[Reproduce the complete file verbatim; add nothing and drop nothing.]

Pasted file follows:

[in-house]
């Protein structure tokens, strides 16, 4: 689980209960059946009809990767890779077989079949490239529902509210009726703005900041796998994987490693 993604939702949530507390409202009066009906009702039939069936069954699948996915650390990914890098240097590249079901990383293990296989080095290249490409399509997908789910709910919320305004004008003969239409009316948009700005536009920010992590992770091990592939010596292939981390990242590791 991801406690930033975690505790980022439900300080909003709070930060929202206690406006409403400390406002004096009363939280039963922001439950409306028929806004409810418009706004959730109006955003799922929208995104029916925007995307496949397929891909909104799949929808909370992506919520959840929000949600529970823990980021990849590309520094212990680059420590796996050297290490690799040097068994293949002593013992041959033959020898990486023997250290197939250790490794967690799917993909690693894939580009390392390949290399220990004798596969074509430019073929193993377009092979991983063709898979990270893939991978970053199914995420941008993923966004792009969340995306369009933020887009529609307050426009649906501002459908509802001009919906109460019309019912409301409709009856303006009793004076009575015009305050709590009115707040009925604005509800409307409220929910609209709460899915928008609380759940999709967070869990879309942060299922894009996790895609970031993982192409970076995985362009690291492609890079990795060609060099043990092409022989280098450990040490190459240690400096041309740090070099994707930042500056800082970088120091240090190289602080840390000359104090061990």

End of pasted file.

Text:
[in-house]
């Protein structure tokens, strides 16, 4: 689980209960059946009809990767890779077989079949490239529902509210009726703005900041796998994987490693 993604939702949530507390409202009066009906009702039939069936069954699948996915650390990914890098240097590249079901990383293990296989080095290249490409399509997908789910709910919320305004004008003969239409009316948009700005536009920010992590992770091990592939010596292939981390990242590791 991801406690930033975690505790980022439900300080909003709070930060929202206690406006409403400390406002004096009363939280039963922001439950409306028929806004409810418009706004959730109006955003799922929208995104029916925007995307496949397929891909909104799949929808909370992506919520959840929000949600529970823990980021990849590309520094212990680059420590796996050297290490690799040097068994293949002593013992041959033959020898990486023997250290197939250790490794967690799917993909690693894939580009390392390949290399220990004798596969074509430019073929193993377009092979991983063709898979990270893939991978970053199914995420941008993923966004792009969340995306369009933020887009529609307050426009649906501002459908509802001009919906109460019309019912409301409709009856303006009793004076009575015009305050709590009115707040009925604005509800409307409220929910609209709460899915928008609380759940999709967070869990879309942060299922894009996790895609970031993982192409970076995985362009690291492609890079990795060609060099043990092409022989280098450990040490190459240690400096041309740090070099994707930042500056800082970088120091240090190289602080840390000359104090061990």